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NBA Halts Drug Testing Until Players Return From Coronapocalypse

PHOTO Michael Tipton

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NBA Halts Drug Testing Until Players Return From Coronapocalypse

The NBA is shutdown and halting drug tests.

Fans of basketball caught the first sign that the United States was about to become some frightening sickland of nothingness when the NBA announced a couple of weeks ago that it was suspending the season in an attempt to stave off this dastardly bug we all know as the coronavirus.

It was a total pulling of the plug, too, as players were yanked off the court and quarantined in Oklahoma City, while others in Sacramento weren’t even allowed out of the locker room to play the last game.

The only solace during these rotten times for everyone involved – and that includes players, fans, stadium workers, etc. – is that the suspension was only temporary and would last just about a month. But that date ended up being an overly ambitious projection, as the NBA has since said it could be late June, maybe longer, before America gets to kick back and enjoy some hoops.

The Trump Administration believes it could take the country 18 months or longer to recover from the virus. As painful as it is to admit, it is conceivable that the population could be stuck indoors for the rest of the year. Health officials with the CDC are reportedly trying to prevent the rest of the nation from catching this gnarly disease that has so far infected well over 200,000 people in 144 countries and killed nearly 9,000 and counting. So, you know, batten down the hatches, America.We’re going on lockdown.

Although this quarantine is tough on us all, at least we have the option of catching a buzz on the regular to help pass the time. Professional basketball players, however, do not have that luxury. The NBA drug policy strictly prohibits the use of marijuana in any form or fashion, and it conducts regular drug screens on players and coaching staff to make sure everyone is following the rules. Any player who tests positive for pot can incur fines, suspensions, and even be banned from the league.

And it’s not like defiant players can say, “Screw those fools at the NBA, I’m smoking weed anyway,” and then run out and start delivering pizzas to keep up with their lifestyle after they get canned. The average salary for a player in the NBA is $7.7 million, according to Basketball Reference. Some of these guys, like Golden State Warriors point guard Steph Curry, rake in upwards of $40 million a season. As you might imagine, they tend to hang onto these seasonal jobs as long as possible.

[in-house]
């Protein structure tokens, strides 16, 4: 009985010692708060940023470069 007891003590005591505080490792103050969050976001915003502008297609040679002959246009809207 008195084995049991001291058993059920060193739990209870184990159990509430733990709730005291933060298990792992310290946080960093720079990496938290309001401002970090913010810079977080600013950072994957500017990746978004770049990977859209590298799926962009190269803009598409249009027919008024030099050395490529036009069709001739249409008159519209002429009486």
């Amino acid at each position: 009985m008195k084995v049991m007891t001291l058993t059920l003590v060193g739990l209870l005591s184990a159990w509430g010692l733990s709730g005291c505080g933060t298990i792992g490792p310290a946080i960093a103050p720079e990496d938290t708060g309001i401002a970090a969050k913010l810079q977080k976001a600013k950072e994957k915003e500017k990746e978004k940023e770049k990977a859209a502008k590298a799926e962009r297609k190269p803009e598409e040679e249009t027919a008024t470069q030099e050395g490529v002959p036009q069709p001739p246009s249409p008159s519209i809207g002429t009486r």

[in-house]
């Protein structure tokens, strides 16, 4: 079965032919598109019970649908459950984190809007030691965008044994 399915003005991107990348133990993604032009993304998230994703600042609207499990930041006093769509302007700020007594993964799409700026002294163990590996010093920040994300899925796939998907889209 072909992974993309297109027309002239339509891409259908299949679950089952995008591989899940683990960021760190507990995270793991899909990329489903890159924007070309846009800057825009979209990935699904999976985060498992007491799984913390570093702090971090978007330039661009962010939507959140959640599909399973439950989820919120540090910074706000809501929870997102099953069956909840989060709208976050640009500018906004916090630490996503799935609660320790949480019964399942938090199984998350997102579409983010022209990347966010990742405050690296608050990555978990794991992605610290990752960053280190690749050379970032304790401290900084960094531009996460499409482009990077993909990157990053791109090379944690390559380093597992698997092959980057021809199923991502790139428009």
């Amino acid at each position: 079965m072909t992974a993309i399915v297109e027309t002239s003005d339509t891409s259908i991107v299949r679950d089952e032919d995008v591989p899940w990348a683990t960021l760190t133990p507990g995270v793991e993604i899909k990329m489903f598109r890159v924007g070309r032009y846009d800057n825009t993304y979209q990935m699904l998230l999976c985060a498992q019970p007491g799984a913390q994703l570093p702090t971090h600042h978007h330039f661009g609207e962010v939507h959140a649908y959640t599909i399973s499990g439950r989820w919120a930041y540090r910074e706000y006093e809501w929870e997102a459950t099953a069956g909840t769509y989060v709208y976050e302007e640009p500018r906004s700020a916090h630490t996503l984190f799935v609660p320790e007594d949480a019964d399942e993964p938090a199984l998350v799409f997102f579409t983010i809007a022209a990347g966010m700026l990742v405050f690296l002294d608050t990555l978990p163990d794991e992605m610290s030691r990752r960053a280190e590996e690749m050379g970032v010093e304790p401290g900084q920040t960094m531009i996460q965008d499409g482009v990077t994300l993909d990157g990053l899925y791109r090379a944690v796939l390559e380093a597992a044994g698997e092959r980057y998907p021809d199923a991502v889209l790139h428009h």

But now that players are holed up at home left to play video games, shoot wads of paper into trash cans, bored as all get out and wondering just when in the hell they’ll get back on the court, NBA officials are basically giving them a free pass to get high. League Commissioner Adam Silver, a man who is still apprehensive about allowing players to use marijuana, revealed that the league and NBPA have agreed to hold off on all drug testing until the 2019-2020 season resumes. If it ever does.

The NBA didn’t give a reason for pausing drug tests. It appears to be one of those deals where officials just made the hiatus known with the understanding that it could be business as usual come this summer. So, smoke ’em if you got ’em, boys, but be prepared to pee clean when the call comes down, letting everyone know that games are starting again. Although players are typically given no more than four tests per season, it’s probably not a stretch to suggest that one is coming as soon as this coronavirus fiasco is out of our lives. Presumably, not many players are too concerned about getting caught. Some reports estimate that somewhere between 50% and 85% of current players are using marijuana. These are the guys who evidently have the system figured out in a manner that lets them partake without getting spanked by the league.

The NFL took a more permanent stance on marijuana testing recently, completely eliminating the possibility of a suspension due to a positive result for THC. The league also raised the threshold for a negative test from 35 nanograms of THC to 150 – making it more difficult for players to fail them in the first place. The collective bargaining agreement, where all of the new pot rules were lined out, also included an interesting tidbit for those players who might get busted for weed. The league said, “violations of law for marijuana possession generally will not result in suspension.”

There were some concerns in the beginning that these changes might send the wrong message to younger fans, as well as cause trouble with the law, but it was sold as a way to improve player wellness.

All in all, it appears the powers of professional sports do not care if players test positive for pot, especially not at this time. They just don’t want any of them showing up with that godforsaken coronavirus.

TELL US, can you imagine not being about to smoke marijuana at a time like this?

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